This book offers an elaborative examination of Aubin-Louis Millin’s Antiquités Nationales, a collection of dissertations describing the history of individual buildings and monuments that were threatened by vandalism during the early years of the French Revolution.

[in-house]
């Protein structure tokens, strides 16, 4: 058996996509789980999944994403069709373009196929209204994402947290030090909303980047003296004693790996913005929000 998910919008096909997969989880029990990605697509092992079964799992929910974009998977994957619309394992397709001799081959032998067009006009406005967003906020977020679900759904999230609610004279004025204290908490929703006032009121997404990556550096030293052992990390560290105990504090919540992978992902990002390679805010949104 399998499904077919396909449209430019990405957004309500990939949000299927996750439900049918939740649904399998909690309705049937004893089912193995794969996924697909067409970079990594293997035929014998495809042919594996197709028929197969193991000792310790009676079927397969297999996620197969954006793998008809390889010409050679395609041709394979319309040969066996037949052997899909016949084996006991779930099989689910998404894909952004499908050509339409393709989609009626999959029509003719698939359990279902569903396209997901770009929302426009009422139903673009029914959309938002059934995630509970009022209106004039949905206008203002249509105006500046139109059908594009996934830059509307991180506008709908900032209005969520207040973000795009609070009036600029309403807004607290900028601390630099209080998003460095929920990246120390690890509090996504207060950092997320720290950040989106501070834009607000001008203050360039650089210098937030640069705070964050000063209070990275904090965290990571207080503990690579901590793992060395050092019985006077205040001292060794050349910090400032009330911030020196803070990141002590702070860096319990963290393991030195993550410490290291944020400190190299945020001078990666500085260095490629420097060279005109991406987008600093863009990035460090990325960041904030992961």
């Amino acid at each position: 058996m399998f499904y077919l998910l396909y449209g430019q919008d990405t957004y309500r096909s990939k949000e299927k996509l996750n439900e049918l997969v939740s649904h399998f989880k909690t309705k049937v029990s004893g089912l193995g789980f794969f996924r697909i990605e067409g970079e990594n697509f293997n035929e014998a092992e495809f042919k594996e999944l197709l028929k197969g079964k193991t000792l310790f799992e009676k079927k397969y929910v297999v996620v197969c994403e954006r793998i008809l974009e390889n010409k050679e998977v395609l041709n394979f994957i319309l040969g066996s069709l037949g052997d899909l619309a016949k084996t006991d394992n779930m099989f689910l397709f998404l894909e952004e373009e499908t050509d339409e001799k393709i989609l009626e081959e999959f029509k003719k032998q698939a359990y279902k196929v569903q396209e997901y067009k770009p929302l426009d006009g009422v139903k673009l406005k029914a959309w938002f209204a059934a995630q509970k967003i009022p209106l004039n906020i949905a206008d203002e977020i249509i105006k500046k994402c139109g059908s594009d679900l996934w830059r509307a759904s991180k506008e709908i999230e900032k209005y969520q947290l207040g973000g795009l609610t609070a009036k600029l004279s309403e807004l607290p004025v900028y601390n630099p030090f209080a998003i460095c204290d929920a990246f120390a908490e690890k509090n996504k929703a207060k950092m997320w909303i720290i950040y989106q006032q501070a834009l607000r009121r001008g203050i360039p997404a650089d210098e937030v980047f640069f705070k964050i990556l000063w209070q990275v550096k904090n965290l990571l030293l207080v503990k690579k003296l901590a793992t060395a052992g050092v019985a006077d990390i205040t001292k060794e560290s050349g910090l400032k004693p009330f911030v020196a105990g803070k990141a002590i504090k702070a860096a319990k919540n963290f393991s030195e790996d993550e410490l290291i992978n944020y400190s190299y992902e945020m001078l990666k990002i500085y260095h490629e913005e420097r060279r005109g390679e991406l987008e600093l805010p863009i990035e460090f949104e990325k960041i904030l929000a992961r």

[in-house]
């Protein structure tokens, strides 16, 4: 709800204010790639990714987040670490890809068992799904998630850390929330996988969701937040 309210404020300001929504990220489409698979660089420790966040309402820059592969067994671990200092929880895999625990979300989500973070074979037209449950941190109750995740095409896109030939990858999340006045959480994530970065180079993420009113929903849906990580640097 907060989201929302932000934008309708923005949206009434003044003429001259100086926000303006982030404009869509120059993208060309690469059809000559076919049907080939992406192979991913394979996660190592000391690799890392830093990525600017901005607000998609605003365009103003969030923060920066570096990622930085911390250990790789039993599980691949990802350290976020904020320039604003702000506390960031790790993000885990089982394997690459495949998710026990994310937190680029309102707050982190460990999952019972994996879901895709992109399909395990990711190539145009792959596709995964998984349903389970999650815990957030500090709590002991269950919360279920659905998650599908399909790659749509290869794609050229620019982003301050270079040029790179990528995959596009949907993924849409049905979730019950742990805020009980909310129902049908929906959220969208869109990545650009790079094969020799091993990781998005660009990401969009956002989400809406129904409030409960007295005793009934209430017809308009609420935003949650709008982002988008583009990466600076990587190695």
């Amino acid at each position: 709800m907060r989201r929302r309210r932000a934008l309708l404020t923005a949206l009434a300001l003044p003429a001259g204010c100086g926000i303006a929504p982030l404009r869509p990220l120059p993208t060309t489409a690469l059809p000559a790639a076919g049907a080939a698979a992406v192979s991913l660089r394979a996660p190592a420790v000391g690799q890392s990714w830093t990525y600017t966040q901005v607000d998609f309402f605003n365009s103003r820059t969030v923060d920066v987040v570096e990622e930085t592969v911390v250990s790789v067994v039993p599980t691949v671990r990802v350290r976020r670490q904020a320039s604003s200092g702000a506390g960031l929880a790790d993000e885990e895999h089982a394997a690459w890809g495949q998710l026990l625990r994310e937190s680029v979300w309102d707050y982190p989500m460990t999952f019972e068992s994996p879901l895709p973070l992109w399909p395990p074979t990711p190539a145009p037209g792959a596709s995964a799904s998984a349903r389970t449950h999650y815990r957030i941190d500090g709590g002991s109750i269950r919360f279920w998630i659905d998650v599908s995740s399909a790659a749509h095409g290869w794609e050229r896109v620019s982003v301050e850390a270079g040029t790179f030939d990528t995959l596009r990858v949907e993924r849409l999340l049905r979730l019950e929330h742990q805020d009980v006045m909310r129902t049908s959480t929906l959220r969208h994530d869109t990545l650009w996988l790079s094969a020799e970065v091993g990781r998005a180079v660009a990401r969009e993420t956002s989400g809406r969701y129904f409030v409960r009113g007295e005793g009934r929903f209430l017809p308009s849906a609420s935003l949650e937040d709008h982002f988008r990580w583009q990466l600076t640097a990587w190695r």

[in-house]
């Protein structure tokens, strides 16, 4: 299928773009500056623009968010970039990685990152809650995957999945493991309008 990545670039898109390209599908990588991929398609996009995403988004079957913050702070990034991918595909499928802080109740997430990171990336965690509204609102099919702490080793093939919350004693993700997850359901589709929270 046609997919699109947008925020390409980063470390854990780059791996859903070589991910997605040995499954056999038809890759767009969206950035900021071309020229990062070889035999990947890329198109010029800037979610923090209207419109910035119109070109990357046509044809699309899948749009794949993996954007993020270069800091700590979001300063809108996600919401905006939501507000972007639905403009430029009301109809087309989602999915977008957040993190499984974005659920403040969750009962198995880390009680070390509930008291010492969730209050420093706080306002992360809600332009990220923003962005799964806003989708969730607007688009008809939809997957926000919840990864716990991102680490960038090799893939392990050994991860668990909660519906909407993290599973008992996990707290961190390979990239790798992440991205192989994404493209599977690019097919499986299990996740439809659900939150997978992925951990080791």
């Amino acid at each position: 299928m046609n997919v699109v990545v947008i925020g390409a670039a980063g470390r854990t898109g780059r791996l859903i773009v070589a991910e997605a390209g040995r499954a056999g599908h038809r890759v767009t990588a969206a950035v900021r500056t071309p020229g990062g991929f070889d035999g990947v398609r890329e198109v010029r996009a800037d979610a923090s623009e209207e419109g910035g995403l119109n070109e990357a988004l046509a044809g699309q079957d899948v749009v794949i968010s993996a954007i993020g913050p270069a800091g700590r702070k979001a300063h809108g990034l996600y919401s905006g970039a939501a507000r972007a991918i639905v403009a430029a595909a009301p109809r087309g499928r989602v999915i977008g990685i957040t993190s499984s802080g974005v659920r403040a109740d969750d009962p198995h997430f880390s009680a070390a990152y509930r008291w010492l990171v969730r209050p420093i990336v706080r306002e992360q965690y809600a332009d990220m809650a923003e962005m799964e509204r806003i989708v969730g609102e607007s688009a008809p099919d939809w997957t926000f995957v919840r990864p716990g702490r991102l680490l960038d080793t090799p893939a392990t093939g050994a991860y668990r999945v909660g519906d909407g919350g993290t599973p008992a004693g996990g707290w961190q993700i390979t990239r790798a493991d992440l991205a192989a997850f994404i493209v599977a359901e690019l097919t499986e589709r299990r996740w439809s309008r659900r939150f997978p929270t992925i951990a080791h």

This is the story of a book, a book about a book. The Antiquités nationales constitute, to say the least, an enigmatic publication. Written at the time of the French Revolution, by an author who had until then been known principally for his works on natural history, it is a book about which very little is known. A series of sixty-one dissertations of varying lengths, gathered into five volumes, describes and relates the history of individual buildings or monuments which were, according to the author, threatened by the waves of vandalism occurring in France during the early years of the French Revolution. Neither the circumstances of the book’s writing nor of its printing and marketing are easily elucidated, and the very form in which it was issued is one that requires careful investigation by a bibliographer. A careful collation of the Antiquités reveals that the traditional book form was subtly modified in an attempt to allow readers better to appropriate it for themselves. Amongst the more intriguing aspects of this book is the story of its reception. Hailed at the time of its publication as being a work of the greatest importance which should find a place in every library, the Antiquités very quickly fell from public favour. By now, it is generally familiar only to those engaged in research on the history of French architectural heritage or who are trying to find engravings illustrating a building at the time of the Revolution or before.